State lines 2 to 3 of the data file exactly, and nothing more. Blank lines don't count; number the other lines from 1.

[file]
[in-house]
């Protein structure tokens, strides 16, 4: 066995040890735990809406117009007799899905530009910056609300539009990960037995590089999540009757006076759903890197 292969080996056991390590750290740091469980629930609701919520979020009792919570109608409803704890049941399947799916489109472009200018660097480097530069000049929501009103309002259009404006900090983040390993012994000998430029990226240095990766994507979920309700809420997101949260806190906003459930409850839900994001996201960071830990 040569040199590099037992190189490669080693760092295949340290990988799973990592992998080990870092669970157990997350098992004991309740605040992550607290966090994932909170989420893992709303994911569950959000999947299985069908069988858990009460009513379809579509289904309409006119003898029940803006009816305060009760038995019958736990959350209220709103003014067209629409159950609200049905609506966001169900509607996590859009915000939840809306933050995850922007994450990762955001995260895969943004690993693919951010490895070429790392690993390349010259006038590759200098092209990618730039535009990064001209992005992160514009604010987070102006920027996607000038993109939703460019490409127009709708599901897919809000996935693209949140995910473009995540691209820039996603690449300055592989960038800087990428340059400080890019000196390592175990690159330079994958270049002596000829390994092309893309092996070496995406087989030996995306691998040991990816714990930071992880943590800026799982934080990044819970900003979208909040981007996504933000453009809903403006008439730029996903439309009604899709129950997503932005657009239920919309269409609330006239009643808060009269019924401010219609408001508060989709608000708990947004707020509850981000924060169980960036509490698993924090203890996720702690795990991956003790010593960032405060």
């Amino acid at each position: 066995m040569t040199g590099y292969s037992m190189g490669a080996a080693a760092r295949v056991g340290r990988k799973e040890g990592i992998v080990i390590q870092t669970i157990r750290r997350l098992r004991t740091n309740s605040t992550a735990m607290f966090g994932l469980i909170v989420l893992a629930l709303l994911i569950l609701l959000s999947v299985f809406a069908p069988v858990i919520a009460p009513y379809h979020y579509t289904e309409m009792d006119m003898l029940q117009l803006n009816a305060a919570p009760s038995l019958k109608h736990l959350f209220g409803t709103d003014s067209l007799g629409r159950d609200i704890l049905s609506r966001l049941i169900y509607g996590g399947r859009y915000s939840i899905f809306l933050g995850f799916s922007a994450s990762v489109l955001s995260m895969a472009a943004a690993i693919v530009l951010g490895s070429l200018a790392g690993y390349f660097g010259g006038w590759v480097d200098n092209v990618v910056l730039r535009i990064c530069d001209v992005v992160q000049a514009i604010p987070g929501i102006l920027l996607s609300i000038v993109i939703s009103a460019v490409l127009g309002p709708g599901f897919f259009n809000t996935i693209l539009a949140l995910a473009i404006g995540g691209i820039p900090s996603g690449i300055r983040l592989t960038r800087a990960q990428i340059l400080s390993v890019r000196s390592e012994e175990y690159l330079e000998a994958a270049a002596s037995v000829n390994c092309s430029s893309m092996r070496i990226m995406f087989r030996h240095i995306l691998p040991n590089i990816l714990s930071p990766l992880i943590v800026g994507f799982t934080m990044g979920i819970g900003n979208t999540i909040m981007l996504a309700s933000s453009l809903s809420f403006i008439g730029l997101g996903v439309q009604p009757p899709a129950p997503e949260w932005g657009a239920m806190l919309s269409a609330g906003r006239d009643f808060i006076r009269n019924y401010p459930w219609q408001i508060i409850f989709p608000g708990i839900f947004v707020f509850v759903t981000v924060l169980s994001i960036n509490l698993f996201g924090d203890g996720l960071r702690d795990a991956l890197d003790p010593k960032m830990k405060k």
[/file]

């Protein structure tokens, strides 16, 4: 066995040890735990809406117009007799899905530009910056609300539009990960037995590089999540009757006076759903890197 292969080996056991390590750290740091469980629930609701919520979020009792919570109608409803704890049941399947799916489109472009200018660097480097530069000049929501009103309002259009404006900090983040390993012994000998430029990226240095990766994507979920309700809420997101949260806190906003459930409850839900994001996201960071830990 040569040199590099037992190189490669080693760092295949340290990988799973990592992998080990870092669970157990997350098992004991309740605040992550607290966090994932909170989420893992709303994911569950959000999947299985069908069988858990009460009513379809579509289904309409006119003898029940803006009816305060009760038995019958736990959350209220709103003014067209629409159950609200049905609506966001169900509607996590859009915000939840809306933050995850922007994450990762955001995260895969943004690993693919951010490895070429790392690993390349010259006038590759200098092209990618730039535009990064001209992005992160514009604010987070102006920027996607000038993109939703460019490409127009709708599901897919809000996935693209949140995910473009995540691209820039996603690449300055592989960038800087990428340059400080890019000196390592175990690159330079994958270049002596000829390994092309893309092996070496995406087989030996995306691998040991990816714990930071992880943590800026799982934080990044819970900003979208909040981007996504933000453009809903403006008439730029996903439309009604899709129950997503932005657009239920919309269409609330006239009643808060009269019924401010219609408001508060989709608000708990947004707020509850981000924060169980960036509490698993924090203890996720702690795990991956003790010593960032405060």
């Amino acid at each position: 066995m040569t040199g590099y292969s037992m190189g490669a080996a080693a760092r295949v056991g340290r990988k799973e040890g990592i992998v080990i390590q870092t669970i157990r750290r997350l098992r004991t740091n309740s605040t992550a735990m607290f966090g994932l469980i909170v989420l893992a629930l709303l994911i569950l609701l959000s999947v299985f809406a069908p069988v858990i919520a009460p009513y379809h979020y579509t289904e309409m009792d006119m003898l029940q117009l803006n009816a305060a919570p009760s038995l019958k109608h736990l959350f209220g409803t709103d003014s067209l007799g629409r159950d609200i704890l049905s609506r966001l049941i169900y509607g996590g399947r859009y915000s939840i899905f809306l933050g995850f799916s922007a994450s990762v489109l955001s995260m895969a472009a943004a690993i693919v530009l951010g490895s070429l200018a790392g690993y390349f660097g010259g006038w590759v480097d200098n092209v990618v910056l730039r535009i990064c530069d001209v992005v992160q000049a514009i604010p987070g929501i102006l920027l996607s609300i000038v993109i939703s009103a460019v490409l127009g309002p709708g599901f897919f259009n809000t996935i693209l539009a949140l995910a473009i404006g995540g691209i820039p900090s996603g690449i300055r983040l592989t960038r800087a990960q990428i340059l400080s390993v890019r000196s390592e012994e175990y690159l330079e000998a994958a270049a002596s037995v000829n390994c092309s430029s893309m092996r070496i990226m995406f087989r030996h240095i995306l691998p040991n590089i990816l714990s930071p990766l992880i943590v800026g994507f799982t934080m990044g979920i819970g900003n979208t999540i909040m981007l996504a309700s933000s453009l809903s809420f403006i008439g730029l997101g996903v439309q009604p009757p899709a129950p997503e949260w932005g657009a239920m806190l919309s269409a609330g906003r006239d009643f808060i006076r009269n019924y401010p459930w219609q408001i508060i409850f989709p608000g708990i839900f947004v707020f509850v759903t981000v924060l169980s994001i960036n509490l698993f996201g924090d203890g996720l960071r702690d795990a991956l890197d003790p010593k960032m830990k405060k």